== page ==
The rich man in us wants to protect and grow our riches. That is what we have been taught. There is nothing necessarily wrong with this but there is a danger. The danger is that our riches become ends in themselves, power to be wielded and idols to be worshipped, rather than the means to restore life, create new possibilities, and reconcile relationships.

The rich man protects and withholds but the manager squanders. Even when he has been caught and is in trouble he continues to squander. He calls in the master’s debtors and begins to forgive debts. “How much do you owe my master?” he asks. And then he instructs them to reduce the amount. He offers release and freedom from an obligation that could never be repaid. He gives them the opportunity for a new life. He reconciles them and the rich man with a new relationship. That sounds an awful lot like what God is doing in the world. That looks an awful lot like Jesus in the gospel stories.

Even after charges have been brought, an accounting demanded, and he about to be fired the manager’s actions never changed. It is the rich man who changes. He now praises the manager. The rich man aligns himself with and approves of the squanderer and of the squandering. From the beginning of this parable to its end the manager is a squanderer. The manager does this not because of who the debtors are but because of who he is. Our God is the ultimate squanderer.

In just a few moments you will see the actions of our squandering God in the baptism of Raylan. His and every baptism is a sacrament of squandering. The holy water of God’s life, love, and presence will be poured over Raylan’s head and into his life. Mercy and forgiveness will flow. Raylan will be made a new person in Christ. God will do this without concern for what Raylan has done or left undone, regardless of what Raylan believes or understands, and irrespective of what he does or does not deserve. That is how squandering works. That is just who God is and what God does.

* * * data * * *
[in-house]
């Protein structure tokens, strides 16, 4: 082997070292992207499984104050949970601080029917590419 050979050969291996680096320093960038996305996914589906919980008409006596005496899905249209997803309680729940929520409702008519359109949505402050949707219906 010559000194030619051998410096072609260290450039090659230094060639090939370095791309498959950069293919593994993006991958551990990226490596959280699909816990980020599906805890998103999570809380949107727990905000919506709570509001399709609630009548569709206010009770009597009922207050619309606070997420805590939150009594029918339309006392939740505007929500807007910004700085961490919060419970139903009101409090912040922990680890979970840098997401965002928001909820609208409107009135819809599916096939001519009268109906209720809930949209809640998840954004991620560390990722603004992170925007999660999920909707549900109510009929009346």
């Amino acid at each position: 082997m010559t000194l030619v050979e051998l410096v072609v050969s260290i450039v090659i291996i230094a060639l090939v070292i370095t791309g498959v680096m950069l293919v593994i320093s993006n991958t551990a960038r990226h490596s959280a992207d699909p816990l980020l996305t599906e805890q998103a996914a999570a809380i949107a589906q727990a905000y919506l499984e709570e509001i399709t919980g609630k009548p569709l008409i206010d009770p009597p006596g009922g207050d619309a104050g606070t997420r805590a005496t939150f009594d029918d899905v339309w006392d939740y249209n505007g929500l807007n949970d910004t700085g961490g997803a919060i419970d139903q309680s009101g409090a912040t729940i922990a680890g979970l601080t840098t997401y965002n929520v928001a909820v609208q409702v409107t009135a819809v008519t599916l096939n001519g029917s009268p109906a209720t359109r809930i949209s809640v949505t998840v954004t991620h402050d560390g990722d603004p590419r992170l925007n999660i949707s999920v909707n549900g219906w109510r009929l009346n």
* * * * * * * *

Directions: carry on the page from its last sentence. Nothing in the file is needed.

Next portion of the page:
While the ritual of baptism will take place only once in our life, God’s squandering of the baptismal waters happens everyday for the rest of our lives. God is always scattering and spreading, squandering, all that he is and all that he has into the lives of his people. That never ends. Every day God squanders the riches of his life on us. We are called to do the same, to become squanderers. We squander in order to be like God.

Squander love on God, your neighbor, your enemies, and yourself. Squander forgiveness and reconciliation on those who have hurt and betrayed you. Squander your prayers for everyone everywhere. Squander compassion on the poor, the sick, the oppressed. Squander your money on those in need and those who work for justice, peace, and human dignity. Squander your life and riches on the world. Hold nothing back. You cannot serve God and wealth. Go live a life well squandered. After all that’s what Jesus did.


  1. I am thankful to hear an interpretation of this scripture passage which makes sense, because I was sure that it was a comment or story by Jesus about the nature of God, yet what I have heard before now is befuddlement and confusion about the commending by the owner of the “dishonest” manager! I truly believe and am grateful that the Holy One is a “squanderer,” since I experience the benefits and grace of that act of squandering. Yea! The generosity of the Great Mystery is counter-cultural and amazing.